Coworking Firm’s Struggles To Emerge From Bankruptcy Reveal Issues Plaguing Operators
Coworking provider Serendipity Labs is attempting to restructure itself through the Chapter 11 bankruptcy process after failing to refinance its debt, one of several midsized coworking providers facing challenges during the coronavirus pandemic.
The New York-based company is moving forward with Chapter 11 bankruptcy proceedings in the U.S. bankruptcy court for the Northern District of Georgia, according to court filings first reported by Allwork.
Serendipity Labs CEO John Arenas told Bisnow this week the company is looking to bring in new investment to help pay off its obligations and emerge from the bankruptcy process, and if it is unable to do so he would seek to sell the company next year.
The coworking provider has continued to open new spaces over the last several months, and its existing spaces continue to operate, Arenas said. Founded in 2011, Serendipity Labs has grown to more than 30 locations.
"This is a reorganization. It isn't a liquidation, it isn't a fire sale, it isn't a company that's ending," Arenas said. "It's a company that's using the bankruptcy laws to reorganize itself, to optimize the benefit to creditors, to pay them all, and to move on and continue to operate, which is why these laws were set up."
The bankruptcy process stems from Serendipity Labs' inability to pay off or refinance a $4M loan from Dallas-based HALL Group ahead of its August maturity date, Arenas said. He said efforts to refinance the loan failed because many of Serendipity Labs' locations were still closed under government mandates.
HALL Group also led Serendipity Labs' Series C investment round and has a member on its board of directors, Arenas said. HALL declined to give Serendipity Labs extra time by delaying the loan's maturity date, and it could have taken the company's assets when the loan matured, Arenas said. He said he entered the Chapter 11 process in July to avoid that outcome.
HALL, through a spokesperson, disputed Arenas' characterization of the bankruptcy process thus far.
“John and Serendipity have made numerous assertions that we do not believe are borne out by the facts," the spokesperson said. "We’ve responded to such assertions in our public filings with the bankruptcy court and welcome review of those filings. Due to the ongoing nature of the litigation, however, we do not believe further comment is appropriate.”
Serendipity Labs was initially seeking to use the Small Business Reorganization Act, created last year as Subchapter V of the Chapter 11 bankruptcy law. Arenas said this subchapter had borrower-friendly provisions that could have allowed it to emerge from the process in a matter of weeks, but it was ultimately unable to use that portion of the law.
In October, after a protest from HALL, the court ruled that Serendipity Labs couldn't use the SBRA process because one of its biggest investors is a publicly traded company, meaning it is no longer considered a small business for the purpose of the law, and it became subject to the standard Chapter 11 process.
The company is now working to prepare a reorganization plan that would involve receiving enough investment to pay off its debts. It has received a $1.1M loan from Baypoint Capital to cover the legal and administrative costs of the process.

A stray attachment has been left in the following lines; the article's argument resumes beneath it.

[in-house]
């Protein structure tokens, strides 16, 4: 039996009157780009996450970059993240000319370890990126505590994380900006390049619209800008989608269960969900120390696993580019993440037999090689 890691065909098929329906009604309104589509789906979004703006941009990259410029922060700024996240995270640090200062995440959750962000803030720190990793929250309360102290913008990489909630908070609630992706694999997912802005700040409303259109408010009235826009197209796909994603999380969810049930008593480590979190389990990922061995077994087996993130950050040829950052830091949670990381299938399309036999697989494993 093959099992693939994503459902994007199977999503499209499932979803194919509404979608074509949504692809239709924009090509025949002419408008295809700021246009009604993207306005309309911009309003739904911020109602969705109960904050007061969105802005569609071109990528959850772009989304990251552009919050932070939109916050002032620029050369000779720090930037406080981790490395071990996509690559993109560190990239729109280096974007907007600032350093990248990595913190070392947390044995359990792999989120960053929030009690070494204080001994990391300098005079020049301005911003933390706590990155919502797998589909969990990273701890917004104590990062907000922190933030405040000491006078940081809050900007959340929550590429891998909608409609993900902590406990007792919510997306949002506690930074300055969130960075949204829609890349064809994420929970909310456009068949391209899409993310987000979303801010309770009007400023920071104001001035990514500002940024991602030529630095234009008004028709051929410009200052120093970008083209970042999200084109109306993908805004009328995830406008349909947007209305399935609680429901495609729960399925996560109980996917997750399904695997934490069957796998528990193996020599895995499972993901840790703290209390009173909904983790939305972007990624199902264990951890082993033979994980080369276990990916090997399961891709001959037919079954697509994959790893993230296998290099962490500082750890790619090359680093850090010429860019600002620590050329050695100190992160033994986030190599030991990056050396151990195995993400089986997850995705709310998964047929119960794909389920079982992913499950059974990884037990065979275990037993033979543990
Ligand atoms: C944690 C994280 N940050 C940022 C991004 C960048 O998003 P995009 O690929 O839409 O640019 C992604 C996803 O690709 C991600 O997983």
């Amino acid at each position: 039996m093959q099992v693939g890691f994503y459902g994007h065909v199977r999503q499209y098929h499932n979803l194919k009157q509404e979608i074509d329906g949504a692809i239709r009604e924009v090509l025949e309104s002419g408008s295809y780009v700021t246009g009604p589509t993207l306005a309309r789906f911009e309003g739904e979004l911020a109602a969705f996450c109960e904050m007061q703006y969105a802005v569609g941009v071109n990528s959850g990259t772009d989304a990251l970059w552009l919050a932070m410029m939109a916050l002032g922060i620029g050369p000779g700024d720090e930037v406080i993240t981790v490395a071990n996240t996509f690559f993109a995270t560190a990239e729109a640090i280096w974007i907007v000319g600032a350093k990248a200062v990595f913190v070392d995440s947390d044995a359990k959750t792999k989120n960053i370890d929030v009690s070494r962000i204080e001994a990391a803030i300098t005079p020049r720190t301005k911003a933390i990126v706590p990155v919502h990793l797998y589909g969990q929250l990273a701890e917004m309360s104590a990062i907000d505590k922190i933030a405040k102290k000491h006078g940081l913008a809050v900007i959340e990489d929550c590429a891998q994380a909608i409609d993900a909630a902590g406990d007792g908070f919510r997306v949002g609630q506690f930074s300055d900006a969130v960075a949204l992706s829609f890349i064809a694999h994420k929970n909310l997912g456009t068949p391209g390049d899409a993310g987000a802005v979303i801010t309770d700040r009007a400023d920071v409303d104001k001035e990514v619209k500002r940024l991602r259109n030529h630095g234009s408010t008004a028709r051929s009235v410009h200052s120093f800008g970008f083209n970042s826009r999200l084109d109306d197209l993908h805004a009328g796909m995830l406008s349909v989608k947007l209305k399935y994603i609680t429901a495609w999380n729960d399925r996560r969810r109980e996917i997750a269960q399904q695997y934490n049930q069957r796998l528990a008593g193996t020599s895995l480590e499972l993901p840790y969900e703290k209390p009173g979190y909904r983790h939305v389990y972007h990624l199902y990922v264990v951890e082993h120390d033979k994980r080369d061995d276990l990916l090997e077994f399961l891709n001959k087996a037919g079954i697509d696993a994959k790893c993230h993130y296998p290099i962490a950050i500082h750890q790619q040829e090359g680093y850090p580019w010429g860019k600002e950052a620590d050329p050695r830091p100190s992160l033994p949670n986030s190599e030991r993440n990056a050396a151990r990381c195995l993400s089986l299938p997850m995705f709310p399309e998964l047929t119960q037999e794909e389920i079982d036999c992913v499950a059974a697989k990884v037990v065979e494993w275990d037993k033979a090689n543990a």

It is also preparing a fallback option if the investment and reorganization plan doesn't work. The secondary plan, which would need to be approved by the court, would involve selling the company through a bidding process.
Serendipity Labs' coworking spaces are licensed through third-party franchise agreements and are not involved in the bankruptcy process, which concerns the parent company. The company has continued to open new locations since beginning the Chapter 11 process in July, including spaces in Houston; Memphis; Clayton, Missouri; and Mount Pleasant, South Carolina.
"Since we started in July, it's been business as usual, other than the pandemic, at all of our locations with all of our partners," Arenas said. "And it will continue to be business as usual, because none of those locations or entities are involved in the Chapter 11."
Arenas has experience with the bankruptcy process for a shared workspace company. He served as president and Americas general manager for Regus in 2003, when the company's U.S. arm filed for Chapter 11 bankruptcy protection. Regus, now called IWG, operates coworking brand Spaces, which has more than 30 locations in the U.S.
Serendipity Labs isn't the only midsized coworking company going through financial and legal challenges during the coronavirus pandemic.
Flexible workspace provider Breather has been sued by multiple landlords in New York, most recently by IGS Realty Co., which claims it failed to pay $90K in rent and other charges for its space at 336 West 37th St., court records show.
Breather hired an investment banking firm to explore a potential sale or capital raise, Business Insider reported last month. Breather declined to comment through a spokesperson.
Knotel has faced lawsuits from at least four landlords suing the company over $1.6M in unpaid rent, The Real Deal reported in July. The company cut nearly half its staff in March and laid off more people last month, and has sought to give back a portion of its portfolio.
Coworking provider Industrious was sued by one of its landlords in Chicago after not paying rent since April, Crain's Chicago Business reported last week. Most of Industrious' locations are operated through a management and revenue-sharing agreement.